IHC New Zealand says although NCEA achievement rates for students with intellectual disability are rising, overwhelmingly there is a massive struggle for these students to access quality education at their local school.
Today, 24 January, marks International Day of Education – a day in which the United Nations has dedicated to celebrating the role of education for peace and development.
However, IHC Inclusive Lead Education Trish Grant says today isn’t a day for celebration, and without an overhaul of Aotearoa’s education system the country will continue to fail to meet our human rights obligations.
“We are heading in the right direction, but we need to ramp up the pace in order to mitigate the current risks of low achievement and attendance,” says Trish. “Education is a foundational right to being able to live as a contributing and included citizen.”
A newly released report from IHC reveals the number of intellectually disabled people with qualifications is increasing – 43 percent of intellectually disabled people aged 25 to 34 have no qualifications compared to 76 percent of intellectually disabled people in the 65 to 74 age group.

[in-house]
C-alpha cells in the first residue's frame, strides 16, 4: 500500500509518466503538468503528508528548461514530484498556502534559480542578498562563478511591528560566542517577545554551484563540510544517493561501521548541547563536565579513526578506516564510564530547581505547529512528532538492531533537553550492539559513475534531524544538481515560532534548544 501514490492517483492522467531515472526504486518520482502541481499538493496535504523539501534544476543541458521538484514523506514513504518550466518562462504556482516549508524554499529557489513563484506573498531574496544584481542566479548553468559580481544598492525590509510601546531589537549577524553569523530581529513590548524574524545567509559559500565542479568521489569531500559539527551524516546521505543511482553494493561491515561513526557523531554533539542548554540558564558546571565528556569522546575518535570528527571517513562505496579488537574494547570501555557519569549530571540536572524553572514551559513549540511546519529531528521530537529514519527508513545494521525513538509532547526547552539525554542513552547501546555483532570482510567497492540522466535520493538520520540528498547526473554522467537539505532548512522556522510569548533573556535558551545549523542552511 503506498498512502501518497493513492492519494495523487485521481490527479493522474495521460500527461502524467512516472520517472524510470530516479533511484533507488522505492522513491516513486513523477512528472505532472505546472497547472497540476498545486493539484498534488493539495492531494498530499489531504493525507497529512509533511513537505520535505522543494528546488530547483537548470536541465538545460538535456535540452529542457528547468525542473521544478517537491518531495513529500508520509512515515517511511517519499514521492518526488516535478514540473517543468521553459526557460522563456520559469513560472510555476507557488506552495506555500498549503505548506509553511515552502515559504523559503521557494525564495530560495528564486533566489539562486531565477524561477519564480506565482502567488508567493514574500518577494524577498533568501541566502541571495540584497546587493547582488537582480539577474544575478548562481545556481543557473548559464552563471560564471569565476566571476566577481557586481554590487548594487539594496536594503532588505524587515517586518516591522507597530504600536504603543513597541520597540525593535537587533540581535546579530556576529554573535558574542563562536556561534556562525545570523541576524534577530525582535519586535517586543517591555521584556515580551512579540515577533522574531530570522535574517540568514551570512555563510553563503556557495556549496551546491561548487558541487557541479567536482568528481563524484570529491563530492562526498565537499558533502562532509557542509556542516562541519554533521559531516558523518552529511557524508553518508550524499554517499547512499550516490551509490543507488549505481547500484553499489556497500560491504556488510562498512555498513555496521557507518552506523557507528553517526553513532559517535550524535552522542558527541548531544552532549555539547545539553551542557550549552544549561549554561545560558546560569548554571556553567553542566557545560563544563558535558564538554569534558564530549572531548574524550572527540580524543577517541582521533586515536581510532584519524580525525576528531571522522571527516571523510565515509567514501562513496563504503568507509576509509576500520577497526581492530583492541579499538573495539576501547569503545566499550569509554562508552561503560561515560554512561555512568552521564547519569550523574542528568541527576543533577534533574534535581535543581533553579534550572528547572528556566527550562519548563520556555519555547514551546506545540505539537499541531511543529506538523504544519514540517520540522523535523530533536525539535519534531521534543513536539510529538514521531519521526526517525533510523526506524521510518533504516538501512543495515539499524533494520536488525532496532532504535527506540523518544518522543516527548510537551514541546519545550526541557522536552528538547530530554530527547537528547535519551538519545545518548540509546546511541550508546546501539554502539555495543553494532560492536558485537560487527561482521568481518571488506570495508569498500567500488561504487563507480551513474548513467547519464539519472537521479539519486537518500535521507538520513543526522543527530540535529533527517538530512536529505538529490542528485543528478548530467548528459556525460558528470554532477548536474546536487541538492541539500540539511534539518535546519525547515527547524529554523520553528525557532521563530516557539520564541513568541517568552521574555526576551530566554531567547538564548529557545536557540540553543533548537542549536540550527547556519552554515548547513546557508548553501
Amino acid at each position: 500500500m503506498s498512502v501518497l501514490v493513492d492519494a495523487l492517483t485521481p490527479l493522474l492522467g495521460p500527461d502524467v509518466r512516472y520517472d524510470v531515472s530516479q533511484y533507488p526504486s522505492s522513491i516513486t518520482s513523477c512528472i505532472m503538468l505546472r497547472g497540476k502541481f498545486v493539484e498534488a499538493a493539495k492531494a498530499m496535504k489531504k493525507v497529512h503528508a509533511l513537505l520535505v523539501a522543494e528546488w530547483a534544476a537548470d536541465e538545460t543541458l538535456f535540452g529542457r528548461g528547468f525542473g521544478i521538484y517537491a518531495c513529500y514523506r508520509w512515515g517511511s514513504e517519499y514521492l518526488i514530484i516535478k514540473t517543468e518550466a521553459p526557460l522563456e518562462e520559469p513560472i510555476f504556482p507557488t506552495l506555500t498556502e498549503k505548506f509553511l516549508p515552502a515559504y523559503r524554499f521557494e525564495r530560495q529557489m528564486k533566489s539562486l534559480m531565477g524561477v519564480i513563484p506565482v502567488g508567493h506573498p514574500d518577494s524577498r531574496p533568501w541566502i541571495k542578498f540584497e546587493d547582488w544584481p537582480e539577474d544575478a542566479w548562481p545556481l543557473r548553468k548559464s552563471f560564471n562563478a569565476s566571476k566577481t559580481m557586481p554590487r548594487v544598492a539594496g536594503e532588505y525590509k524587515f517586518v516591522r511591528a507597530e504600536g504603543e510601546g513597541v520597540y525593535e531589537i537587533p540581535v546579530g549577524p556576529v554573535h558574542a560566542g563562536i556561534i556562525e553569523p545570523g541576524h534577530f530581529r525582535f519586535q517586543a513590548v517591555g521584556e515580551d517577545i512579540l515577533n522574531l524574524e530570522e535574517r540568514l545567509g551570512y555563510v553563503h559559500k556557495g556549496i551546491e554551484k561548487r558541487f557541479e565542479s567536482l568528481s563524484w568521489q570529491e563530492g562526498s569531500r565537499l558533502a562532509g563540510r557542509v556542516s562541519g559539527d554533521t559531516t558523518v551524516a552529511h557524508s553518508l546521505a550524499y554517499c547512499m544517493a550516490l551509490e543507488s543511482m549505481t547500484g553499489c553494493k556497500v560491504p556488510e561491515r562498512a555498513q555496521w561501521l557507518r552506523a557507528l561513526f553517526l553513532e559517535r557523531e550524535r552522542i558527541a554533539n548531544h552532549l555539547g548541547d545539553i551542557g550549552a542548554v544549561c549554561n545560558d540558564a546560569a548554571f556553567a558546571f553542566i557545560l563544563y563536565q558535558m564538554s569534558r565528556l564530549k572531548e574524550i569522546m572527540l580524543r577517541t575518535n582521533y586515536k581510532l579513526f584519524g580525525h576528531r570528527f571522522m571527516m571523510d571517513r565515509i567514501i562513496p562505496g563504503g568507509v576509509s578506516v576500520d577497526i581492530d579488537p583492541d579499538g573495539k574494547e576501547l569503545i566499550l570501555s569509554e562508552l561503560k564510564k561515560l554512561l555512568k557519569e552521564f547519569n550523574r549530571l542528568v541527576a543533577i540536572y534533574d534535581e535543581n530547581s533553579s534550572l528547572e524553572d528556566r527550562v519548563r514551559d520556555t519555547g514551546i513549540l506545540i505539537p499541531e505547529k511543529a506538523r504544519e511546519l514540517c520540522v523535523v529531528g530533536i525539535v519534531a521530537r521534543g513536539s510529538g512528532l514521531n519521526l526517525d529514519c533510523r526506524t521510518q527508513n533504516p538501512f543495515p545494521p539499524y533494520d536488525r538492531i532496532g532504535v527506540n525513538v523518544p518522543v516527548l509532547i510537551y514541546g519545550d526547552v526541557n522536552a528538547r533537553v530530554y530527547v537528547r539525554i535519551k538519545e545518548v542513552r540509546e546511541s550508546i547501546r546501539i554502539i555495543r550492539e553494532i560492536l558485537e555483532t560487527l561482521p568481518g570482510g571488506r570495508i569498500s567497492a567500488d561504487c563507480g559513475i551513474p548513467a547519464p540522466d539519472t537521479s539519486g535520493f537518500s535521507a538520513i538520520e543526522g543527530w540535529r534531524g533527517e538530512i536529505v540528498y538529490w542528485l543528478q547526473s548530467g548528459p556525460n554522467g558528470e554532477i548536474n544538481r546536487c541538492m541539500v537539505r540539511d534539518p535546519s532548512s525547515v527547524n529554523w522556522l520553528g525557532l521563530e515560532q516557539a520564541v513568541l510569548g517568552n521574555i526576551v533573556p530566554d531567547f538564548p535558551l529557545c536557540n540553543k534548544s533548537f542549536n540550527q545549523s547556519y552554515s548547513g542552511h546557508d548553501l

The 2022 Ero report reflects the grim situation with poor student outcomes and low teacher confidence to teach diverse learners
Also, promisingly, intellectually disabled children attend early childhood at similar rates to other children (94 percent of both populations).
Trish says the data points to some good news, however participation rates don’t always mean an inclusive quality education.
“There is a great opportunity here to make some tangible change for the children of today.
“We are looking forward to working with the new Government on lifting achievement for all students, including disabled students.”